I have never had fresh ramen noodles so I have no clue whether these taste authentic or not. I can however tell you that they are totally different to the dried ones I have cooked with. The process is quite long, but totally worth it in my opinion. You will however need a pasta roller to make these.
I left a comment on a restaurant review that was not very well received. In my comment I told the person that after reading their review I would not go eat at the restaurant. They were shocked as it is their favourite seafood restaurant in the city. I decided to re-read the post, and share parts of it here, to affirm my decision. The first negative comment was that the oysters they ordered as a pre-starter were too small. The starter got a good review, with an observation on what his palate did not like, that being the horseradish sauce with the shrimps. However, according to him, the starter was served too quickly, and before they could order wine. He ordered a South African wine, which he called an orange wine. The complaint here was that the waiter had not informed him of this.
Today’s inspirational recipe from Lavender and Lime ♥ Ramen Noodles ♥ #LavenderAndLime Click To Tweet
I have not heard of the term being used here for skin maceration of white wines. The second course was a carbonara style dish made with cream where the pepper was noted as being too overwhelming. A grenobloise sauce was served with his main dish of turbot which he stated was overpowering. The post ended with him commenting that the food was excellent and good value for money. He did however point out that the wait staff were not very knowledgeable about the wines. And that after being given the dessert menu it took a long time for their order to be taken. And just as long for it to be served. So, after my second reading of the review I am not adding this establishment to my list of places to eat. What I am curious about is would you eat there given the observations I have shared?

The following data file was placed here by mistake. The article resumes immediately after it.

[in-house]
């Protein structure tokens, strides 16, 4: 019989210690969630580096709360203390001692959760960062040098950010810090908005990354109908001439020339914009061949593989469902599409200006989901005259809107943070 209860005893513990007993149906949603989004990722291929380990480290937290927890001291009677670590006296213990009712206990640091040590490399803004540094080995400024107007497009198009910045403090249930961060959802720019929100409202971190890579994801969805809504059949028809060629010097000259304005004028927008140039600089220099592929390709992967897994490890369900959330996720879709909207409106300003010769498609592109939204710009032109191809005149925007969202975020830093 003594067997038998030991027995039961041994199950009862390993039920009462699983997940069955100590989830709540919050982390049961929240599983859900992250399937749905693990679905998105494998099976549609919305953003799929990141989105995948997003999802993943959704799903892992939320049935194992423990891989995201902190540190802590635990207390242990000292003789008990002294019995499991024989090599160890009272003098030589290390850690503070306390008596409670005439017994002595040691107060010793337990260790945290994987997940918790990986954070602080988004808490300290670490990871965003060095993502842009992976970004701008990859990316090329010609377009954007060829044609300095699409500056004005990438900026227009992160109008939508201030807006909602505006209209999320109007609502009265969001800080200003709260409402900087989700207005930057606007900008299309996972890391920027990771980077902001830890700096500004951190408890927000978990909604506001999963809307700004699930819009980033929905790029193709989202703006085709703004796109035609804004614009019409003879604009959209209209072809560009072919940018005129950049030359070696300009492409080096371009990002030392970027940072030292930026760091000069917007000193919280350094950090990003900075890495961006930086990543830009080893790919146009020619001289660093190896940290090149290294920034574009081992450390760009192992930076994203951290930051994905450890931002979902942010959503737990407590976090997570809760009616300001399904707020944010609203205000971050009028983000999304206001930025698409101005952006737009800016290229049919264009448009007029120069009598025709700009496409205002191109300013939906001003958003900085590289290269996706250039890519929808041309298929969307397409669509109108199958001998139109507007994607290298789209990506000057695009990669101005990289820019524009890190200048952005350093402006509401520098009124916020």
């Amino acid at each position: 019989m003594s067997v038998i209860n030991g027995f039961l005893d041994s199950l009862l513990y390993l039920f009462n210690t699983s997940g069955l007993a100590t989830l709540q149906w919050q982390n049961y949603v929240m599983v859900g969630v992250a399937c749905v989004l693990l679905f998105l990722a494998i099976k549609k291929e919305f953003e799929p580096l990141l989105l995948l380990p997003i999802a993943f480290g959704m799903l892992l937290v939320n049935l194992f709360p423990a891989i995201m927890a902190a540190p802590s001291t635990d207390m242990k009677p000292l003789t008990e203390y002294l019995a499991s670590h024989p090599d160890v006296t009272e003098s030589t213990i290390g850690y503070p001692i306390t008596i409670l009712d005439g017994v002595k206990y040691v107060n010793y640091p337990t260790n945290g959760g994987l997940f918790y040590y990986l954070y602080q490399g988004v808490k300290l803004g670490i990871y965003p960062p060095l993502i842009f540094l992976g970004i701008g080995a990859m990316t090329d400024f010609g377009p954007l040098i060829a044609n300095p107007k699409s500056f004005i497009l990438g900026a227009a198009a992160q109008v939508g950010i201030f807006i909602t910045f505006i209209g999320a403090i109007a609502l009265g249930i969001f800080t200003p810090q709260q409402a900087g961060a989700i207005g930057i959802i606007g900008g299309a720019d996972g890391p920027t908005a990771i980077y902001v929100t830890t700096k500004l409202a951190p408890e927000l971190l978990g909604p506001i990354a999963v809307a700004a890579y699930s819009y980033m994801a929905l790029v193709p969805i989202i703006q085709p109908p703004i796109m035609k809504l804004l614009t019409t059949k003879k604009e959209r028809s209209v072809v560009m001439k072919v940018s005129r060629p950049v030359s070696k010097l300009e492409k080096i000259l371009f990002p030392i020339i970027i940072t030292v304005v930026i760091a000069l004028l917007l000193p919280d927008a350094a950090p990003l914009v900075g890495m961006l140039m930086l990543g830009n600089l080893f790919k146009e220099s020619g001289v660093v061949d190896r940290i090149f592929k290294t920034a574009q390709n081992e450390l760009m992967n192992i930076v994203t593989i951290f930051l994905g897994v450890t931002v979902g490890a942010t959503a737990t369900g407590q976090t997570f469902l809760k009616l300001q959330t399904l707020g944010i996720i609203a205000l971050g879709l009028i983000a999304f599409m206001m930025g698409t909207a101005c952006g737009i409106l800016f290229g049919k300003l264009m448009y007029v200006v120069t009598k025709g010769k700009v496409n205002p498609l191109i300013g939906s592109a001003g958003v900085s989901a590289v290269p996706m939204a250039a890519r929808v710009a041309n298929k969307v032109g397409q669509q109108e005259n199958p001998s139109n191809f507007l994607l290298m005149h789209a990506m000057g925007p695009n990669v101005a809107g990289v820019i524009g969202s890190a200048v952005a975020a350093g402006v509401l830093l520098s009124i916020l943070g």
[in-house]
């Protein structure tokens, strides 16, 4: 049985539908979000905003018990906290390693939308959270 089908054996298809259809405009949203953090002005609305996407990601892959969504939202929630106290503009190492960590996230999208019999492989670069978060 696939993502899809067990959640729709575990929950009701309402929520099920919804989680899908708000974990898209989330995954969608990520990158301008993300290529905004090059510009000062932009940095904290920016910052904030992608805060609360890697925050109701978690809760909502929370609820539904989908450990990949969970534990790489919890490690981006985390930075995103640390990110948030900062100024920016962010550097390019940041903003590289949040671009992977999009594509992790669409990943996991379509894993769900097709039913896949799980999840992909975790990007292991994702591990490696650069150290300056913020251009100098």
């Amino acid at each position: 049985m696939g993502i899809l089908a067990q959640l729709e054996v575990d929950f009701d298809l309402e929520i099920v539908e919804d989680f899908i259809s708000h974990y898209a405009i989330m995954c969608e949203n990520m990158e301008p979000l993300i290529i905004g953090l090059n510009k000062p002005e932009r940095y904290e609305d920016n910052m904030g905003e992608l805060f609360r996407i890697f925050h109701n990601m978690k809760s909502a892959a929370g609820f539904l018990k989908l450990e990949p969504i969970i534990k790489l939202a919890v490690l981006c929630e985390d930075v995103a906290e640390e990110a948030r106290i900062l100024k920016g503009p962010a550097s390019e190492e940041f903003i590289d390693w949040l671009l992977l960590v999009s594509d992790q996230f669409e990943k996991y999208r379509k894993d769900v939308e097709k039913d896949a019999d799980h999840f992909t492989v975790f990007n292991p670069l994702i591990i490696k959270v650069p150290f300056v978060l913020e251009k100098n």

Click on the links for conversions and notes.
- Pasta Roller
- 198 g bread flour, plus extra for dusting
- 100 mls water
- 1 g kansui
- 1 g fine salt
- corn flour for dusting
- Place the flour, water, kansui and salt into a stand mixer bowl
- Using a dough hook, bring together to form a dough
- Shape into a ball on a lightly dusted surface then cover with a damp cloth and leave to rest for 15 minutes
- Use a rolling pin to press the dough until flat enough to fit through a pasta roller on the widest setting
- Roll the dough through the pasta roller at the widest setting until it comes together to form a smooth, solid sheet, folding in thirds and turning between each pass
- Then pass through the next two settings, one pass per setting
- Fold in half lengthwise and pass through the widest setting once
- Fold in half lengthwise, cover with a dry towel and leave to rest for 30 minutes
- Unfold the dough on a lightly dusted surface then pass through the roller once on the widest setting
- Reduce the settings one step at a time, for 3 more passes
- Use an angel hair pasta cutter and cut the dough
- Dust the noodles with corn flour to separate the strands then cover and set aside to rest for 24 hours *
- Bring a large pot of water to the boil, add salt then add the noodles
- Cook for 90 seconds, drain and rinse under cold water
- Add to your broth to make ramen
Dave and I leave for the Netherlands tomorrow. I will not be replying to comments or reading blog posts until the 18th of October. You can follow our trip by taking a look at our holiday blog.
View the previous posts on October 3:
- 2022: Salted Caramel Pots De Creme
- 2021: The Tearoom
- 2018: September 2018 Showcasing In My Kitchen
- 2016: Black Garlic Aïoli
- 2014: Host A Cuppa For CANSA 2014
- 2012: Writing For The Web
- 2011: Nonna Mia’s